2015dec_logoFood sensitivities are not the same as food intolerance’s. If we interchangeably use those two terms, we can undermine genuine problems people experience when consuming provocative foods, in particular wheat and other gluten containing foods.

For this reason it is important to clearly define the difference between food sensitivity and food intolerance. According to the National Institute of Allergy and Infectious Diseases based in the USA, a food intolerance occurs when:

indexFor people with obsessive compulsive disorders the condition can be extremely exhausting. For practitioners and clinicians the condition is very frustrating to manage and to bring relief safely and reproducibly. The use of the nutrient N-Acetyl Cysteine as an adjunctive intervention has been explored in a small number of clinical trials, this review paper takes a systematic approach and brings together the evidence to help determine if this single intervention has any clinical value.[1]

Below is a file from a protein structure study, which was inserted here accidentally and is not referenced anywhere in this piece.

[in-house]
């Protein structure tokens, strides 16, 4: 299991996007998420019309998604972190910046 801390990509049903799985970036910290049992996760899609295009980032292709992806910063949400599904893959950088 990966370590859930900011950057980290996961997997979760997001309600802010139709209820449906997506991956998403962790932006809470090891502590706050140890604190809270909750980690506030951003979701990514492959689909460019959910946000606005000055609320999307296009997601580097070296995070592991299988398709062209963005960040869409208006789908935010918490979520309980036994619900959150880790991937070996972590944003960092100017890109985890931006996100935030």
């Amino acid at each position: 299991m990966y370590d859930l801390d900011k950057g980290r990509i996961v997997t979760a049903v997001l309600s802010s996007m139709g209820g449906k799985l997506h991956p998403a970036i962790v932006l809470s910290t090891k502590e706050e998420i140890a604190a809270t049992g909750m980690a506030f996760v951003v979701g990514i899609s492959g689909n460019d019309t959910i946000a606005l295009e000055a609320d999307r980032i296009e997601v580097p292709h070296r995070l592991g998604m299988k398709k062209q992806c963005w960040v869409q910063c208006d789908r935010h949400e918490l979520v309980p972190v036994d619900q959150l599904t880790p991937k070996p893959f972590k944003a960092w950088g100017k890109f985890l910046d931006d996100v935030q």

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ClinicalIn a clinical trial undertaken by Hudson and King from Kennesaw State University, people with a gluten sensitivity were given an enzyme to aid in the degradation of gluten chains so that periodic or accidental exposure to gluten could be mediated through suitable enzyme assistance.[1]

The enzyme produced by Deerland, showed considerable benefit in terms of a variety of symptoms experienced by people with gluten sensitivity after exposure to gluten. In the double-blind, placebo based human clinical study, participants showed statistically significant improvements in a wide variety of common digestive issues while taking Glutalytic.

Calcium Supplements Do Not Prevent Fractures

Friday, 09 October 2015 by | Comments: 1

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The recommendation for consumption of calcium over the typically recognised minimum official recommendations in the UK and Nordic countries of 700-800 mg/day of dietary calcium for adults appears to have no substantive benefit on fracture prevention. There is currently little, if any, firm evidence that higher intakes prevent bone loss, falls, or fractures in middle aged and older women and men living in the community.[1],[2]